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CHAPTER V

PRELIMINARY EMPIRICAL SUPPORT FOR PERSON-BASED RESPONSE

 

Overview

The empirical research project presented in the next chapter (for clarity, referred to as the "major study" in this chapter) is the culmination of a number of other projects. These preliminary works, that have honed the research questions and statistical design to follow, are presented briefly in this chapter.

 

"Evaluating Teacher Comments: A Classroom Assessment:"

West Texas A&M University, November 1994

 

In this assessment of my classroom commenting practices, I presented surveys to two classes of beginning composition. Students were asked to rate ten statements about my written comments on their first essays of the semester using the same Likert scale described later in the major study (for a look at the survey questions, see Appendix G). Class A returned 20 forms, a response of 80%, while class B returned 22 forms, an 85% response rate. Overall, the students affirmed my commitment to such person-based issues as praising student successes, caring about student content, and creating student confidence. Also the study helped refine the statements I would use in later surveys; six of the ten are included in the major study. In addition, this exercise suggested that student grades do make a difference in student perceptions of their teachers (the numbers were not large enough to create statistical significance). While both Class A and B had about the same number of D essays, Class B had four times more A papers (8 rather than 2). Class B averaged 88.6% on "agree" statements, while Class A averaged 82.5%. Class B had only one "disagree" statement, while Class A had seven. The biggest difference on a single statement was on statement one: "My teachers' comments made me believe I can do better on the next essay." Ninety-five percent of Class B agreed with this statement, while only 80% of Class A did. From a practitioner's perspective, this suggested that students with lower grades would require extra encouragement to produce the same effect as with their more successful peers, and from a researcher's perspective, I began to see that students' grades might become a confounding variable for measuring student motivation (an hypothesis confirmed in the major study).

 

"Evaluating Teacher Comments: A Focus Group:"

West Texas A&M University, April 1995

 

Lawrence Frey and others describe a focus group as "a relatively open discussion about a specific product or program among a small group of people (usually five to seven) led by a facilitator, who introduces topics, encourages participation, and probes for information in a flexible, interactive way to elicit subjects' genuine views" (350).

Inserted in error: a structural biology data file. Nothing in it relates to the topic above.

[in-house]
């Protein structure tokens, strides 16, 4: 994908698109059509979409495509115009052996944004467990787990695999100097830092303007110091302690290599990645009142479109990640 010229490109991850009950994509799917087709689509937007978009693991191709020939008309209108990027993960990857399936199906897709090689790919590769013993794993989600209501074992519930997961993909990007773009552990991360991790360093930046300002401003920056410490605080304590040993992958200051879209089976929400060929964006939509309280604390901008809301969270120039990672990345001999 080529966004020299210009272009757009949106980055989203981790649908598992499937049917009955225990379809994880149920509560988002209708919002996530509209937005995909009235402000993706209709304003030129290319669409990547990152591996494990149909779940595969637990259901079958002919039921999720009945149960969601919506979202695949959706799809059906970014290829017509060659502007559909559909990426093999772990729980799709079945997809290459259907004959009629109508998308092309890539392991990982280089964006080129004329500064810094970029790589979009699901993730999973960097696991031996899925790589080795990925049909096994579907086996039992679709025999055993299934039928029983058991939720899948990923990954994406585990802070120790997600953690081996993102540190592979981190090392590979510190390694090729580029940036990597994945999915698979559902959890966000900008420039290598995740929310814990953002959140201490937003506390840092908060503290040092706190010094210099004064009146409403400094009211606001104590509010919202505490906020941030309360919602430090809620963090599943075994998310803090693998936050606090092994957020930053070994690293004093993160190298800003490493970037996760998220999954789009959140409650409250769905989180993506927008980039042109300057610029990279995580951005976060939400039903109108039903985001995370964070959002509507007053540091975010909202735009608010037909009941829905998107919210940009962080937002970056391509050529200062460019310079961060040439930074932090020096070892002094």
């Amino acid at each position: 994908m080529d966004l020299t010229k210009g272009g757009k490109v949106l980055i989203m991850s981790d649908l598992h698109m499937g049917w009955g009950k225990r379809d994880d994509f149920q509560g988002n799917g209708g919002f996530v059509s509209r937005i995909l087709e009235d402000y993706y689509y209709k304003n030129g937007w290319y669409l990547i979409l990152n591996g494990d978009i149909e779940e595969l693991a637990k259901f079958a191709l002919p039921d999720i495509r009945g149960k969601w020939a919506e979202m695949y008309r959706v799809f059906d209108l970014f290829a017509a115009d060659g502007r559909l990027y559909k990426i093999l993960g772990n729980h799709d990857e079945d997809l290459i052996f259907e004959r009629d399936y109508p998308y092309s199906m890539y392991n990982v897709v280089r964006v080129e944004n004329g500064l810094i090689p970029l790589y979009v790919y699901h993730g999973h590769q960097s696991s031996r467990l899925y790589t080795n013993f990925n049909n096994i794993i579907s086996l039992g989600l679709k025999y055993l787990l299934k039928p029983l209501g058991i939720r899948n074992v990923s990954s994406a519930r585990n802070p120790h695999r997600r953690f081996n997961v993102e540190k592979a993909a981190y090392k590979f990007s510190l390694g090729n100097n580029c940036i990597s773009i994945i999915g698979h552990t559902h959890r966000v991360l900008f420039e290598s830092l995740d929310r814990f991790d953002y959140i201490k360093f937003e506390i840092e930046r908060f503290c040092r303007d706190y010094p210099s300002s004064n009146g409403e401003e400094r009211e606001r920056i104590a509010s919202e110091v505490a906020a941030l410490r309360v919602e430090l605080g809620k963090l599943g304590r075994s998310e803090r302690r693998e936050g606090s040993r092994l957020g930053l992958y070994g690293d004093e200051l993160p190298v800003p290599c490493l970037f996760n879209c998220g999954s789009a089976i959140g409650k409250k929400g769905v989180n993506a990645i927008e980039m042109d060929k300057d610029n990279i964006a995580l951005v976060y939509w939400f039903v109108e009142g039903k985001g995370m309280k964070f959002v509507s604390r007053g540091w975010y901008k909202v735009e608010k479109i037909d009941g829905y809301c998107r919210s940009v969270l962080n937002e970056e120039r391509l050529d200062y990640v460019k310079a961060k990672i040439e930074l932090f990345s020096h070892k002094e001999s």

Usually, focus groups are not chosen randomly, their statements/questions are not operationalized, and the results are not subject to statistically significant quantitative analysis. However, as chapter two points out, they offer useful qualitative data that can give depth to a quantitative study. In this first of two focus group studies, I enlisted the help of a small (about 12 students present) introductory literature class. In the spring of the year, we went outside, sat on the grass, and talked about written comments they received from former teachers (these could be high school or college).

When I asked for a show of hands of students who had teachers who wrote three or more sentences of comments on their papers, I received no response. The majority told me that most often they received no comments, only marks identifying things like a run-on sentence or misspelled word. How did this make them feel? "It sucked; I hated it," said one student. "Half the time, I didn't have a clue of what she meant," added another. Many of the comments students received offered no explanation. "My teacher would write `you should say it this way,'" said a student. Most pupils seem to interpret words like these to mean "do it my way simply because I like it better." This frustrates the student writer. "How can I read her mind?" complained one young man.

Students felt that the tone of teacher comments was mostly negative. "Some never say anything good," said a girl. "Don't use red ink," added a boy. "Are there other things that can make comments more positive?" I wondered out loud. "Use short words of praise," advised a girl. "Yeah, like `Wow," `Yes,' `Well put,' or `I agree' said others. One student told of a teacher who praised his use of supporting quotes. Another said she was complimented for good organization. A male student thought that teachers should let students know that they are human too. When I asked for an example of how this could be done in a written comment, he was unsure.